Theater Review: 'Mandragola'

Director Gilad Kimchi’s easy virtuosity keeps the action bouncing with never a pause.

February 13, 2011 22:30
1 minute read.
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Theater.58. (photo credit: Nathan Brusovany)


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Written by By Ya’akov Shabtai, after the play by Niccolo Machiavelli, Directed and choreographed by Gilad Kimchi Beit Lessin, February 11

Say “mandragola,” and audience members shake noisemakers every time a character utters the word. Mandragola is a production born for major hit status. Mandragola, or mandragora, or mandrake, is a plant certain to ensure conception among barren women, among its other magical properties.

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Let pretty Lucrezia (Revital Salzman) only drink a dose of the plant’s essence and she’ll certainly bear the son that her elderly husband Nicia (Joseph Toledo) so desires.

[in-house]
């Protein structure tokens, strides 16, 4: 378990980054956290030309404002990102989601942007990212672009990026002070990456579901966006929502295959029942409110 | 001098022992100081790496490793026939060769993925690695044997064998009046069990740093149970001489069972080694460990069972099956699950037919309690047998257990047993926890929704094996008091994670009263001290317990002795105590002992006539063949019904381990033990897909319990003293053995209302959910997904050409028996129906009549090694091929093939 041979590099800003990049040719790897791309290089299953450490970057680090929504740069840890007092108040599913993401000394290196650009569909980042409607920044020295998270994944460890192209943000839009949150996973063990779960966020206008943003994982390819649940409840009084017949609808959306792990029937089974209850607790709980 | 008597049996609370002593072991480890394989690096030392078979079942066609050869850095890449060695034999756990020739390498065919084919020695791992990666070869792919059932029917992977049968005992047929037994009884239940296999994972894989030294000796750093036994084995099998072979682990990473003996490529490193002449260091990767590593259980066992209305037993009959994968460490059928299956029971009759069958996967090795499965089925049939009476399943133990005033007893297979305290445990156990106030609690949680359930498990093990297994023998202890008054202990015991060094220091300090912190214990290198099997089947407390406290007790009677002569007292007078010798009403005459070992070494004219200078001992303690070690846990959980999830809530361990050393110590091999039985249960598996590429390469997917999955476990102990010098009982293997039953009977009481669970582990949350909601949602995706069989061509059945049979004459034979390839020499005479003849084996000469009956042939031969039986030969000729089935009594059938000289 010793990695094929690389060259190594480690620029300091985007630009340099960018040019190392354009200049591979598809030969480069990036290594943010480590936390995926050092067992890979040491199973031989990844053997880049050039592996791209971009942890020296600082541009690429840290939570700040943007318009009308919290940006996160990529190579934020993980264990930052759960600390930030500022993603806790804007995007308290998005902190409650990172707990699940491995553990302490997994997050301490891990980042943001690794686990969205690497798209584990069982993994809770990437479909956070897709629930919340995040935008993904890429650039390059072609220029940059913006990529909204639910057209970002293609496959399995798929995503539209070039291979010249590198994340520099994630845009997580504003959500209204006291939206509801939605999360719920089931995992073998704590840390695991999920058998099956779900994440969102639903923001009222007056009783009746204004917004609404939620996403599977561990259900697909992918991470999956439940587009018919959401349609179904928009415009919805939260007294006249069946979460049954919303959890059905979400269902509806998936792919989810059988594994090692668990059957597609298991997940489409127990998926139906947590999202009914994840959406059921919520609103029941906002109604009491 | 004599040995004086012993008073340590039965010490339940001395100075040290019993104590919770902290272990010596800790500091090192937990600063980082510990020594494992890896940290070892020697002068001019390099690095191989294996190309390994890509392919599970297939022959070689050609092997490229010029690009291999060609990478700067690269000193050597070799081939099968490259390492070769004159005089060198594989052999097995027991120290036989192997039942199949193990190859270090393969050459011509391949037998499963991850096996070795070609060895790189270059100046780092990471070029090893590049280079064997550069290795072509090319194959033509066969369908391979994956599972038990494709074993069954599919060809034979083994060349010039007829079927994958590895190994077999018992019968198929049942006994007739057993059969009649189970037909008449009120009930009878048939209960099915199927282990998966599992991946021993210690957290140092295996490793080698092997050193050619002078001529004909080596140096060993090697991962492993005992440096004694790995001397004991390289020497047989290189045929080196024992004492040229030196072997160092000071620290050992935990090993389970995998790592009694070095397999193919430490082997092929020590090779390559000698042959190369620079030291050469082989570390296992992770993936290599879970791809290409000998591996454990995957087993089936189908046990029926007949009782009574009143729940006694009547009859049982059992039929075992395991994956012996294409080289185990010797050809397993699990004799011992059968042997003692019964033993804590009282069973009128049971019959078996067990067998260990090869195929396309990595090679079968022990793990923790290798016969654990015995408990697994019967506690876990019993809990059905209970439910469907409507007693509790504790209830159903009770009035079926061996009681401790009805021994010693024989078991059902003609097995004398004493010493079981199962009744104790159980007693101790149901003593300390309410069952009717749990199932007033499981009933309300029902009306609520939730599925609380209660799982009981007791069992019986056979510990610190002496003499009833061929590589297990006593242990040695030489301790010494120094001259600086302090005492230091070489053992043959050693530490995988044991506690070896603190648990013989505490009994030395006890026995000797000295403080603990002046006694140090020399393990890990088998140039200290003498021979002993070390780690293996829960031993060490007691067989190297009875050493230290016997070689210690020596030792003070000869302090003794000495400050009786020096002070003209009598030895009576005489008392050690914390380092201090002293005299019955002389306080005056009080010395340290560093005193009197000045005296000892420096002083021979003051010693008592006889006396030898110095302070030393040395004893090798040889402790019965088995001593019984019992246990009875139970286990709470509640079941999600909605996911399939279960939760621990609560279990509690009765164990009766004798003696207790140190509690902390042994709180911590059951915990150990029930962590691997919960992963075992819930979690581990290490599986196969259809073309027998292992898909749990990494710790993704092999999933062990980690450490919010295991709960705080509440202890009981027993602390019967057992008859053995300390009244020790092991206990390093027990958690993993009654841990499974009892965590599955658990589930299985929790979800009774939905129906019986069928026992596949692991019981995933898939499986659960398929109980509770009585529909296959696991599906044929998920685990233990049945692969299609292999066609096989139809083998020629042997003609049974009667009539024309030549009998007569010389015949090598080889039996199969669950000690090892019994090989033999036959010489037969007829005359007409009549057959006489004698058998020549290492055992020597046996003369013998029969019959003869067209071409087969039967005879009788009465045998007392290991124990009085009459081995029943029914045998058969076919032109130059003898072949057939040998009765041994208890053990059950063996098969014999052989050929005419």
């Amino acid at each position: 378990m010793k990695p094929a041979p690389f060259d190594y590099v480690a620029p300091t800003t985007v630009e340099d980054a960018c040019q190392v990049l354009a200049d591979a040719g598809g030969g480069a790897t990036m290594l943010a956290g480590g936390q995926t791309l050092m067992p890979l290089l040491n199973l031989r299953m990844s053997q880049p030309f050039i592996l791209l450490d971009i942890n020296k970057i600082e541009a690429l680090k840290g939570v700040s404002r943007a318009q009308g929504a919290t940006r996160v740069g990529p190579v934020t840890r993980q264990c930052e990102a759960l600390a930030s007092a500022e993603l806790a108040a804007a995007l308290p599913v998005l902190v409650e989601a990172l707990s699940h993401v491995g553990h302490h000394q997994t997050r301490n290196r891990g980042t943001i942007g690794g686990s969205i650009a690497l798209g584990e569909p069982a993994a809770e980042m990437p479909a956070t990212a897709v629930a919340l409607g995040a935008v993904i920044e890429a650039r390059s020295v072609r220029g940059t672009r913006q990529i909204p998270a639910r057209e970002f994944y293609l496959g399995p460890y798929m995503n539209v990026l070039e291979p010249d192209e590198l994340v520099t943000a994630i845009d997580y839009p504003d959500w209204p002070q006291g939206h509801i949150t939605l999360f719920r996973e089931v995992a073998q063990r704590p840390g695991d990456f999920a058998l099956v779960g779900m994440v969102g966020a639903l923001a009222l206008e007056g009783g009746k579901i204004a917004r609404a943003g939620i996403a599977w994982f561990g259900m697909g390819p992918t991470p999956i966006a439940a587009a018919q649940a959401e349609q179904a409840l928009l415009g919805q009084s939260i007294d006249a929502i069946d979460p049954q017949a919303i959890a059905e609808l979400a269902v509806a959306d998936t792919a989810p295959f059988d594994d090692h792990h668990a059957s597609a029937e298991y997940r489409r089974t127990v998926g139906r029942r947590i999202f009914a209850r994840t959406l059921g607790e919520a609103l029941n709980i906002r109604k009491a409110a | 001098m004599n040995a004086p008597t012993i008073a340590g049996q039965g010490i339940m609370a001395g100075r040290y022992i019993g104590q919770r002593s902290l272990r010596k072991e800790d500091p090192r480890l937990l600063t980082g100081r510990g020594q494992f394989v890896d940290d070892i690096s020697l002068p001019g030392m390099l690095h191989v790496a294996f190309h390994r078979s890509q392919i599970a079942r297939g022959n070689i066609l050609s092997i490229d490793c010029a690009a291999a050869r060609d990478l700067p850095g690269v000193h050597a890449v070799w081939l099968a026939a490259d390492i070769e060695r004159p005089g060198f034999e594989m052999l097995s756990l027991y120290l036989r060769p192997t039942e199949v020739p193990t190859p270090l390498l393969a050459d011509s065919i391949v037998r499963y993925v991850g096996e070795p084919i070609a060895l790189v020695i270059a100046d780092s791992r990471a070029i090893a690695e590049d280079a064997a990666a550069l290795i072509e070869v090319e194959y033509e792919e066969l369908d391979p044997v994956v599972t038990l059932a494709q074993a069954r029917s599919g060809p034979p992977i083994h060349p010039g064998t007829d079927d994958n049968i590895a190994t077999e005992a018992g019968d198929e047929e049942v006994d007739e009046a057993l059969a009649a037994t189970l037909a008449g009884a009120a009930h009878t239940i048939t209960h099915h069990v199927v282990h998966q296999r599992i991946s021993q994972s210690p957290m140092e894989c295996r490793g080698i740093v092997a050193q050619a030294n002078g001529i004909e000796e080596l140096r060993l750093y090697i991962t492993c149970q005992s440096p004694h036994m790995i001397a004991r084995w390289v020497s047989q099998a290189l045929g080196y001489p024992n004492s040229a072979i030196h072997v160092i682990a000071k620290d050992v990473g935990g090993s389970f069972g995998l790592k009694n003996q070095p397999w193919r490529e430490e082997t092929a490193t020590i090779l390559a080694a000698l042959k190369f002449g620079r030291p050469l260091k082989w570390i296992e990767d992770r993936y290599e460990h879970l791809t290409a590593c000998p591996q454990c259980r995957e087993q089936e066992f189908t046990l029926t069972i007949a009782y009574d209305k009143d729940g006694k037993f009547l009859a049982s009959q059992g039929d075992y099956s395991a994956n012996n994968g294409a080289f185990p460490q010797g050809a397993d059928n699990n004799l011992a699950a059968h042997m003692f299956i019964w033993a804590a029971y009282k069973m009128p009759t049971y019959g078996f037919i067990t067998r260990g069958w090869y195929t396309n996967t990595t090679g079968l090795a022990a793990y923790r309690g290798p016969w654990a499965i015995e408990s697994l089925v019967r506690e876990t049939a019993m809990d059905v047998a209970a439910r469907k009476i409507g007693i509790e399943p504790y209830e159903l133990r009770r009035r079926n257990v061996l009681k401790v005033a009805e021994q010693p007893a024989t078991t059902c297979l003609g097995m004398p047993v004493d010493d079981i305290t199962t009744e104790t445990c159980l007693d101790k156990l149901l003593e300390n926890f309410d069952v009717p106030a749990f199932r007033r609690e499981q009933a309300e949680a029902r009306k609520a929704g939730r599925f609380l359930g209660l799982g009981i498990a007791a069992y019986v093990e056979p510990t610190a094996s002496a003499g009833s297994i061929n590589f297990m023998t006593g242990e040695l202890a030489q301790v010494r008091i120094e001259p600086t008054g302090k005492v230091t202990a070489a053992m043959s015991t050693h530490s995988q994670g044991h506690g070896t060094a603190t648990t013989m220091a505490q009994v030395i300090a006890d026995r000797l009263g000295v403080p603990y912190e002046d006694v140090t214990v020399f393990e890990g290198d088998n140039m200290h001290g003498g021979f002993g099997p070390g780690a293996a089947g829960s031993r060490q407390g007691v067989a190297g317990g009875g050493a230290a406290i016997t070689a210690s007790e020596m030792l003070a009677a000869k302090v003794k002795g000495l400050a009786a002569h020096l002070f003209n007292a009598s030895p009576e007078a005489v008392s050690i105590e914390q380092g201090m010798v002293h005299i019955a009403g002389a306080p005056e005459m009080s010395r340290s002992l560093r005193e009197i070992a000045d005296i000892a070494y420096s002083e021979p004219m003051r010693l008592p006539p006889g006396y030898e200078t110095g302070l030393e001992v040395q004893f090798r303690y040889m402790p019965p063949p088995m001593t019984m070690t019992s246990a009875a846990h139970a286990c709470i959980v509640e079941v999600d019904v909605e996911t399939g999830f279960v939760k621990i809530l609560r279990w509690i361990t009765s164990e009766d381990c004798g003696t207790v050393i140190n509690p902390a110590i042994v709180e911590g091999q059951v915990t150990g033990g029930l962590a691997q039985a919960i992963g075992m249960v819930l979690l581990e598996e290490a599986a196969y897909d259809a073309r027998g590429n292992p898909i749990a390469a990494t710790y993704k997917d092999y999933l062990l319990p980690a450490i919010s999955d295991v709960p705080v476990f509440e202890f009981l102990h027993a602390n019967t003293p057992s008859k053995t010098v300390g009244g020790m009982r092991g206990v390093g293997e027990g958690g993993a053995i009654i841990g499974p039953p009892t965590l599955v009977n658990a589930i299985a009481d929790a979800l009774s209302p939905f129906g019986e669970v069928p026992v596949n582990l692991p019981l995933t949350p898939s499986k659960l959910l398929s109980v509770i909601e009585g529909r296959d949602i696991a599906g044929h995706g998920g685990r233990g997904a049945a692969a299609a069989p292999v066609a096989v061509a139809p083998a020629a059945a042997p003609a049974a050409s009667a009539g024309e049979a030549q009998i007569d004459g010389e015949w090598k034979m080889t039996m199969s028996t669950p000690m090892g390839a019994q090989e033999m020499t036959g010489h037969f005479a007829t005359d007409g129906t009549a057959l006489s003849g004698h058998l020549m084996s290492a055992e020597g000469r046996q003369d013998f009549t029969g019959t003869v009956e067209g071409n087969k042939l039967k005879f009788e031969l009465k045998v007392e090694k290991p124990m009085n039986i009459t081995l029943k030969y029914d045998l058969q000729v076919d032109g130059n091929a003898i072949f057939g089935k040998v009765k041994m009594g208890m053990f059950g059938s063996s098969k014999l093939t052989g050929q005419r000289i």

There’s only one problem, says Ligurio (Dikla Hadar), the wily marriage broker who’s come up with the idea: It’s certain death for the man who beds Lucrezia post-potion.

Thus may lusty young Callimaco (a horse played by Shlomi Tapiero) bed lovely Lucrezia, and all’s well that ends well in Ya’akov Shabtai’s sparkling adaptation of Machiavelli’s (1469-1527) Renaissance satire that extols fraud and trickery for a worthwhile cause – a theme that runs through his writing.

Costumes, makeup, set, music and lighting contribute in great measure to the success of this production whose wit, energy and, above, all impudence are encapsulated in the opening number. That lodges us firmly in the 21st century while evoking the manner and style of commedia dell’arte, the vibrant street theater that emerged in 15th-century Italy and upon whose stock characters and situations Machiavelli based his comedy.

Director Gilad Kimchi’s easy virtuosity keeps the action bouncing with never a pause; and the actors, their caricature characters based on animals – Callimaco is a stallion, for instance – exploit them to the utmost. Outstanding are Tal-ya Yahalomi-Levi’s randy widow Donna Lisa; Joseph Toledo’s saggy, flabby Nicia; and Dikla Hadar as snaky, sneaky Ligurio.

Missing from this Mandragola are changes of pace and vocal variety, so the show gets monotonous in patches – not that this matters diminishes the overall glitter.

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